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Top Contributors to Burnout—and How to Overcome Them

If you are a highly engaged employee who cares about your work, you may also be at an increased risk for burnout. Here are a few ways you can pinpoint what may be contributing to your burnout, plus a few strategies to combat it.

1.  Lack of control or autonomy. Autonomy is the degree of freedom and discretion your job provides you in scheduling work and determining the procedures used to carry it out. The less autonomy people have in how their work is completed and how decisions that affect them are made, the more possibility of increasing frustrations and hurting motivation.

2.  Perceived lack of fairness. Organizational justice or fairnessfocuses on the ways employees determine if they have been treated fairly by their employer. Workplaces that are transparent and open about decisions that affect employees, explaining why you are being asked to do what you are doing, help improve the perceptions of fairness. Perception is often more important than reality.

3.  Supervisor support. The extent to which you believe your supervisor values your contributions and cares about your wellbeing issupervisor support. Employees will often stay at their job if they feel supported by their supervisor even in tumultuous work environments. Even in top organizations, it is often alluded to that employees leave managers, not companies.Reoccurring one-on-one meetings between staffers and their managers to provide coaching and mentoring and discuss employees’ needs can help establish supervisor support.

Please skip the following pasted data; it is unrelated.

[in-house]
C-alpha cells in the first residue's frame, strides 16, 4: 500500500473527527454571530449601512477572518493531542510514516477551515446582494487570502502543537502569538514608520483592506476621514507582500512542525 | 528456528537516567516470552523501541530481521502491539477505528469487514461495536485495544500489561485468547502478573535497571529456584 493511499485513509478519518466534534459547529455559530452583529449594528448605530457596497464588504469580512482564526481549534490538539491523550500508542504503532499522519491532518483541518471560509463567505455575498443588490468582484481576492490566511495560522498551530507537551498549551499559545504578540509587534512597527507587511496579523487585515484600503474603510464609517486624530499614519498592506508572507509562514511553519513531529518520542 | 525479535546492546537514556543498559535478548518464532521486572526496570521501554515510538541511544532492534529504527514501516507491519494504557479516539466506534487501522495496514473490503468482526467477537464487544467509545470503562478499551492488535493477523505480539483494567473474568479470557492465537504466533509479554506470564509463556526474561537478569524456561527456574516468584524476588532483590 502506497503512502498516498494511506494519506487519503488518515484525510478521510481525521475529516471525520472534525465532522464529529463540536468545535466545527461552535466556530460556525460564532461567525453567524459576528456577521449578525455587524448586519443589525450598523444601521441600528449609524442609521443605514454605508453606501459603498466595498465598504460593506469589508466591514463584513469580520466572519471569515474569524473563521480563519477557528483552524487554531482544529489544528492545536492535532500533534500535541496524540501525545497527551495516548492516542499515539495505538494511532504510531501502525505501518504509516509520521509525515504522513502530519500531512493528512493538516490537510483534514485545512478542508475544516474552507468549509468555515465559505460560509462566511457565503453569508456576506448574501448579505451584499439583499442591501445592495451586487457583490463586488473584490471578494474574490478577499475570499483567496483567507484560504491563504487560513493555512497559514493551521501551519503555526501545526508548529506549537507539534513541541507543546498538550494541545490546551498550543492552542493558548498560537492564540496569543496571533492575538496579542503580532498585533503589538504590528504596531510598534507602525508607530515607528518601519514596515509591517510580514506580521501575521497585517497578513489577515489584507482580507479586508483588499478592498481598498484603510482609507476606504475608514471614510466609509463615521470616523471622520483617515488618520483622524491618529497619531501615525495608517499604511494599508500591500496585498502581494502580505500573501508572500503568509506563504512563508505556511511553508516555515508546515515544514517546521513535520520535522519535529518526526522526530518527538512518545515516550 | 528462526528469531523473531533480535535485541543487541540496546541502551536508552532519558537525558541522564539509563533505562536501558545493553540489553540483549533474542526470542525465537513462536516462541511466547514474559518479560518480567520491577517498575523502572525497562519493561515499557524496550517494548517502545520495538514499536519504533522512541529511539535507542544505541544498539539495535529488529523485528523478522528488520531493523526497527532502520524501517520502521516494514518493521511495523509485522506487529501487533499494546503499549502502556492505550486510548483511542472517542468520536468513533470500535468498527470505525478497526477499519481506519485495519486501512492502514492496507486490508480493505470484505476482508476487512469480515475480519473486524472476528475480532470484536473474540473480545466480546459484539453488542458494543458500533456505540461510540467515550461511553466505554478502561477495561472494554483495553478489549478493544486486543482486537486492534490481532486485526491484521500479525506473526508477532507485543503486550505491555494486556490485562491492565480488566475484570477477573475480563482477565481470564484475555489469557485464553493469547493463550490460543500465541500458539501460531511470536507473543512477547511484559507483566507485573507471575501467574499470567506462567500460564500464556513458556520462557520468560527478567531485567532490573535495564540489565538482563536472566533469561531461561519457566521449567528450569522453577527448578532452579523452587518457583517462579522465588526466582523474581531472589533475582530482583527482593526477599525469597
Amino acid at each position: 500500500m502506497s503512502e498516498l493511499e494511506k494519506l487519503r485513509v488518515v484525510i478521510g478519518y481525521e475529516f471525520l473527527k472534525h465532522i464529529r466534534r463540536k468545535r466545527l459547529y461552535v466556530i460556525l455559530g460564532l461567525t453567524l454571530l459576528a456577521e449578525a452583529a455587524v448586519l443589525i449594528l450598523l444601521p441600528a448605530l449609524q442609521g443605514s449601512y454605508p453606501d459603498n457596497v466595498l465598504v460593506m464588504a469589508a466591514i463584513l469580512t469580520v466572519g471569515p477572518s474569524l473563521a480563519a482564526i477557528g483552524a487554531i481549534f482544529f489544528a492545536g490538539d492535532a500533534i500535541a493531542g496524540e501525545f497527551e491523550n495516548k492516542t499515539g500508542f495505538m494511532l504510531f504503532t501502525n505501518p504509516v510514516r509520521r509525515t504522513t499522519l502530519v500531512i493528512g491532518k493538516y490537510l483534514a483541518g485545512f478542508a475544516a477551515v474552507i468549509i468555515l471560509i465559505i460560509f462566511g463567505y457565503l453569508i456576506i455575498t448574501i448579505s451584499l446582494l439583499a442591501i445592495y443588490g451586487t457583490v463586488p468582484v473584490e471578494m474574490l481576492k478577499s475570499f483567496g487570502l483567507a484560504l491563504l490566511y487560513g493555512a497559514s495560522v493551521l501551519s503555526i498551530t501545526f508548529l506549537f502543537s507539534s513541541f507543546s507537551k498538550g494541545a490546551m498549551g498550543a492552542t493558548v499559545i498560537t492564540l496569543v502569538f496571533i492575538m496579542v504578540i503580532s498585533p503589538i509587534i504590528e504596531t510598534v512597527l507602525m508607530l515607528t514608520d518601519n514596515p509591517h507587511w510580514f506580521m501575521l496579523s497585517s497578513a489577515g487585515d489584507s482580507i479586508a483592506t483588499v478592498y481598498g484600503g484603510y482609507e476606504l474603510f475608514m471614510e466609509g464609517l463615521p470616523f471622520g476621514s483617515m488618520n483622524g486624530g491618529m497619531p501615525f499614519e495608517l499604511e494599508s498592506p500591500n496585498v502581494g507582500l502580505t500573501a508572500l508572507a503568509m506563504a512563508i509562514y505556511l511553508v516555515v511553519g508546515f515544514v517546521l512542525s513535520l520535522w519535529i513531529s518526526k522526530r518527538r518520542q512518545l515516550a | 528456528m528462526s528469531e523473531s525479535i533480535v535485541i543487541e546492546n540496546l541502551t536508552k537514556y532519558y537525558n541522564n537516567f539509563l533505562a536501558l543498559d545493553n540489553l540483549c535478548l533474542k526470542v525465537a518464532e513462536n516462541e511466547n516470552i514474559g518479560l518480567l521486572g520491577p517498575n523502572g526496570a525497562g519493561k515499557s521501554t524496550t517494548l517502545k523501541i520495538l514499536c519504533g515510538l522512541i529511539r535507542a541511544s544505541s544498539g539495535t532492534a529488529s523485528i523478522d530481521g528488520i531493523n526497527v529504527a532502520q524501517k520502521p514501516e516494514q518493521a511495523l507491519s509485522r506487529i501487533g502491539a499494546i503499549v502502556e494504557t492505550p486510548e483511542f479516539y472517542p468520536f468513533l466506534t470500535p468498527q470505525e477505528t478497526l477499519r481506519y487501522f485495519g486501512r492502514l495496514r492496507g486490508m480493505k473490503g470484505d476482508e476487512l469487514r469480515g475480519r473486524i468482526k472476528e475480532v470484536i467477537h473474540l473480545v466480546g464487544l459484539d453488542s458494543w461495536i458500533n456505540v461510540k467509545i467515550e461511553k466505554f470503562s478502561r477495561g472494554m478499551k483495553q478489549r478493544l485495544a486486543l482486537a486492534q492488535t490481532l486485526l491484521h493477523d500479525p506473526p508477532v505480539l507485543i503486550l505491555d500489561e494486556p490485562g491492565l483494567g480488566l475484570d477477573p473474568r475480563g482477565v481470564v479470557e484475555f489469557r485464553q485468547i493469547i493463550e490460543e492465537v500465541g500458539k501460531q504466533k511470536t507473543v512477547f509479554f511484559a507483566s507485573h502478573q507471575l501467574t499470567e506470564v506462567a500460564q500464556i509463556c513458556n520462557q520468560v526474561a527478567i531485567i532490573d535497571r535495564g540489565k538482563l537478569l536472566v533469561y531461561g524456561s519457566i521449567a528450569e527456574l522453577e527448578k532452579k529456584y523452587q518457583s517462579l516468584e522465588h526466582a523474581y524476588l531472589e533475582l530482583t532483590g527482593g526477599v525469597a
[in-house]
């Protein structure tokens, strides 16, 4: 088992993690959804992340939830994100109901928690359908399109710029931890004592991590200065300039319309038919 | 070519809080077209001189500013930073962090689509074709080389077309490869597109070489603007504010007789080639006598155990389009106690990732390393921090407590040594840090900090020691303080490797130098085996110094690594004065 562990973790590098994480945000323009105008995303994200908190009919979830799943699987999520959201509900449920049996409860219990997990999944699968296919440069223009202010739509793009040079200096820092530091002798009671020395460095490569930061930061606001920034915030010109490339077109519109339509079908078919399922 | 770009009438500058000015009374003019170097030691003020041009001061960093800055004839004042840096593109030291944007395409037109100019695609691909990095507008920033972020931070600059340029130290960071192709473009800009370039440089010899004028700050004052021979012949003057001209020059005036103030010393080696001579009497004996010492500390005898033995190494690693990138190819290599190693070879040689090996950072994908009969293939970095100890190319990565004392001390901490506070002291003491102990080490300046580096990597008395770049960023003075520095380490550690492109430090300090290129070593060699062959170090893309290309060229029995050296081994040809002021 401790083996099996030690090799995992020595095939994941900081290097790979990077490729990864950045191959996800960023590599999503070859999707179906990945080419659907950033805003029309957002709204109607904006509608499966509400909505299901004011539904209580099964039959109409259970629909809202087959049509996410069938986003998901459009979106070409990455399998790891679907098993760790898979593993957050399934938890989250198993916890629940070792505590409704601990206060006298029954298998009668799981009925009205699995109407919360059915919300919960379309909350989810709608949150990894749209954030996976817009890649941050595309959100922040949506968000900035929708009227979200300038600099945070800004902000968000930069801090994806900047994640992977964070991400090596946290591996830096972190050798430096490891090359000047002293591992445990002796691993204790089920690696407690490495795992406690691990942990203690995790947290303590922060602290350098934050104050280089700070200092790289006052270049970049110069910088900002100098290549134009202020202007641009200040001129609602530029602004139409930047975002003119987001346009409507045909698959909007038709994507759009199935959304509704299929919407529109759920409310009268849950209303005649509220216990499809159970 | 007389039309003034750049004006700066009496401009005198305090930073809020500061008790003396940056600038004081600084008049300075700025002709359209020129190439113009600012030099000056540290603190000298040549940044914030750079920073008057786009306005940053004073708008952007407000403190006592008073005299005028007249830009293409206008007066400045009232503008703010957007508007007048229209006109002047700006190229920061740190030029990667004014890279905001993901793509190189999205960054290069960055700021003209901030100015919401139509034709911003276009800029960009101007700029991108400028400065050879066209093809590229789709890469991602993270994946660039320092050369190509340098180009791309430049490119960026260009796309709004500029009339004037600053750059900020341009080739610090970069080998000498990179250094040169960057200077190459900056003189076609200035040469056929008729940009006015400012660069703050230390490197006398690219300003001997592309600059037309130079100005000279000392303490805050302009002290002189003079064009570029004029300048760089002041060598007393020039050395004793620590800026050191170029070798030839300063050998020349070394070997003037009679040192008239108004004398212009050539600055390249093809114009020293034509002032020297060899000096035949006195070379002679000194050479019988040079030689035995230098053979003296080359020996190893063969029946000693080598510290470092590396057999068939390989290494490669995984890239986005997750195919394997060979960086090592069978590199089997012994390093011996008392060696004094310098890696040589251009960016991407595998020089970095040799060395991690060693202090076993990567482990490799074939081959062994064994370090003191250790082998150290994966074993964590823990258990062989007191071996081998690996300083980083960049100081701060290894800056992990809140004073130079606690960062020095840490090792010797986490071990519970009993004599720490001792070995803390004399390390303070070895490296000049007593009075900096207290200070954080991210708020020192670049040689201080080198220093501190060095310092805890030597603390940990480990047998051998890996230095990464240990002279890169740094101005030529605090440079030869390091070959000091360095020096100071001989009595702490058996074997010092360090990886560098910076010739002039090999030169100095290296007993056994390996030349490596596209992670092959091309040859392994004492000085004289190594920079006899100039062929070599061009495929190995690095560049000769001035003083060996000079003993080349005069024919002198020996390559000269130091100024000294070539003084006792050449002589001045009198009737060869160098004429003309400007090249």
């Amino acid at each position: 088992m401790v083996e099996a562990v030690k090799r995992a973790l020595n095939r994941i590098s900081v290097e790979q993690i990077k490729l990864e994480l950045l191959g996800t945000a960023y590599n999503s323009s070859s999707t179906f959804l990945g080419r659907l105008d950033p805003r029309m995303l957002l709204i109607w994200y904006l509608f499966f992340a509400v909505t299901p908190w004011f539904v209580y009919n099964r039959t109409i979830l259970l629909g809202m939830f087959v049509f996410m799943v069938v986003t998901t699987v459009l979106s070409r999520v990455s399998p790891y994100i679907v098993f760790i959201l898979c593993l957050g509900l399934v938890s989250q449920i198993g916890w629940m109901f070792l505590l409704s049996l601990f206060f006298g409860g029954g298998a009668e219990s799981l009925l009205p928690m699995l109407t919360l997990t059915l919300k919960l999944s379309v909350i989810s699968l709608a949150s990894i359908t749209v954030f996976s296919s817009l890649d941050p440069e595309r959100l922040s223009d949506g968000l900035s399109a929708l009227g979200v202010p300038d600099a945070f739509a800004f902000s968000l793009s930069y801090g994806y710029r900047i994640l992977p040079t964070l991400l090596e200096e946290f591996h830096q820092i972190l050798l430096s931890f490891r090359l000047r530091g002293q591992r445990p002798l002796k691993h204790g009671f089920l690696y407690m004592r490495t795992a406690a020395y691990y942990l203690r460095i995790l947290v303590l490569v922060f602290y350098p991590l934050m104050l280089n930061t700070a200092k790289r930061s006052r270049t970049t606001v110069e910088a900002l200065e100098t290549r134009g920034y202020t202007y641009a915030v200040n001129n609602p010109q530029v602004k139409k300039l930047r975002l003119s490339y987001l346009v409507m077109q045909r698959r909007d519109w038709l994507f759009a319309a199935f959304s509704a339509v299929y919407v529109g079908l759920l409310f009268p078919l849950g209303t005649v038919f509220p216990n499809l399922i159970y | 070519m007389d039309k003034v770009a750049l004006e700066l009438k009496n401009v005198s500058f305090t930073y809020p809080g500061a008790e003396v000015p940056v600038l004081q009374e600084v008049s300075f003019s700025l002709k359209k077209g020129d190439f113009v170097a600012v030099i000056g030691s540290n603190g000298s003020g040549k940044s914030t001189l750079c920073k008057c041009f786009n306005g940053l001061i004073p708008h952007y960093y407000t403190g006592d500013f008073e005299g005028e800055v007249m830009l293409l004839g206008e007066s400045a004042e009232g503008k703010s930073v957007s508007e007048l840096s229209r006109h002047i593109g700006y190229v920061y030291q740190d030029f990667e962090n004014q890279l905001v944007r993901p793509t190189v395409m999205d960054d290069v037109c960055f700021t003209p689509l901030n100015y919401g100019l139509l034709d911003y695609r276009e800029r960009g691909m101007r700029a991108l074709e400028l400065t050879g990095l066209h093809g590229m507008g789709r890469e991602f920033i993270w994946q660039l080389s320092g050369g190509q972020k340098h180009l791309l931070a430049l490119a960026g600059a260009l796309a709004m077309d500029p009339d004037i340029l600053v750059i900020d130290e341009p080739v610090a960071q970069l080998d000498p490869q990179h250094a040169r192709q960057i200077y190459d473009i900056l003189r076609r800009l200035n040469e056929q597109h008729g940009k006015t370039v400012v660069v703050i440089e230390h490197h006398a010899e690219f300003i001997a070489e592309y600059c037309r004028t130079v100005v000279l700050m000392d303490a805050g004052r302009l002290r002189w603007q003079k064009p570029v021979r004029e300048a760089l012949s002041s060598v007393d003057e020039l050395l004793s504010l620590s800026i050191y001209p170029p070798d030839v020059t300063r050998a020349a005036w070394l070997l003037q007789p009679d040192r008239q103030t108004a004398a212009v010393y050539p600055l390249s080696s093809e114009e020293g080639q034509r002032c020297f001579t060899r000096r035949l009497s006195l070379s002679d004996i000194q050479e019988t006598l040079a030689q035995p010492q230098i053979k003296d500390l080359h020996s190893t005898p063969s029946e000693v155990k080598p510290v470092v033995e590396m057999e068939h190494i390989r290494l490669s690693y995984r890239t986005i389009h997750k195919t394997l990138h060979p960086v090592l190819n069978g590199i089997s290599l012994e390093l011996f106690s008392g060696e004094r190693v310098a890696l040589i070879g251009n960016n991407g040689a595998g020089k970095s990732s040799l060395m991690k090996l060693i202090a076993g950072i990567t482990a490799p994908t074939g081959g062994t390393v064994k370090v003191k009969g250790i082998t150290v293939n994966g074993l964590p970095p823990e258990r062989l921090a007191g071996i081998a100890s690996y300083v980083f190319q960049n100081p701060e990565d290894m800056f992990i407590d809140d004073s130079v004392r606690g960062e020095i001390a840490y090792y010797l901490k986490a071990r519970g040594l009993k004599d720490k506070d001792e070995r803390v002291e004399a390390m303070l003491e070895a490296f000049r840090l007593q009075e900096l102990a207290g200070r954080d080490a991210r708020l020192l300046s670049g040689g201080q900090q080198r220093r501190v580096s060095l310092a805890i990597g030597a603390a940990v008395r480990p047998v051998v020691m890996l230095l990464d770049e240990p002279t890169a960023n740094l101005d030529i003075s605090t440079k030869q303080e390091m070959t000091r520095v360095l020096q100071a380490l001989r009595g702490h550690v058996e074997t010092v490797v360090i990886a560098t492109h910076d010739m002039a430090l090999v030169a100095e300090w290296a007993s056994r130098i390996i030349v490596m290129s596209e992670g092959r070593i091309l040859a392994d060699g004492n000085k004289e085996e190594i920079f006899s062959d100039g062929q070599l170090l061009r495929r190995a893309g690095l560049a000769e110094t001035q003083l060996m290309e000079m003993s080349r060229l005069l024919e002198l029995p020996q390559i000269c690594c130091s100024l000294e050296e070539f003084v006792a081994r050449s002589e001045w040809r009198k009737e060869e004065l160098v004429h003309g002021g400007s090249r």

4. Lack of social support.Do you have people to lean on at work? Social support means having someone to turn to, whether it is a supervisor, coworker, or the organization in general. Social support is importantbecause it is a way to value wellbeing. If you are looking to increase your social support, finding a mentor can help.

5.  Lack of recognition or reward.People like to know that the company recognizes the work they are doing. Rewards for performance and meeting goals can incentivize hard work. Lack of praise can eventually wear down your motivation. Find ways to celebrate your successes.

6. Lack of resources.Having the tools to perform at your highest level is critical; it is frustrating when you don’t have the resources you need, especially when you are under pressure. If you are missing tools that will help you complete your jobs more effectively and efficiently, ask your supervisor if it would be possible to get what you need.

7. Unclear expectations.Role ambiguityhappens when responsibilities and the degree of authority are unclear in the workplace. Unclear expectations are frustrating and demotivating; it’s important to clarify your responsibilities and then create situations where those responsibilities can be properly executed.

8. Workload and work–life balance.  When your workload matches your capacity, you can effectively complete your work while having opportunities to rest, recover, grow, and develop. High work demands and poor work–life balancebecome sources of stress. People who feel chronically overloaded and don’t have opportunities to restore balance may find work responsibilities bleeding into life and family responsibilities.

While you can’t remove all workplace stressors, doing what is in your power to lower burnout not only improves your work–life balance, it can serve as a good model for others. It is important that organizations increase communication, set achievable goals and expectations, increase the perception of fairness, and create a culture where wellbeing can safely be discussed.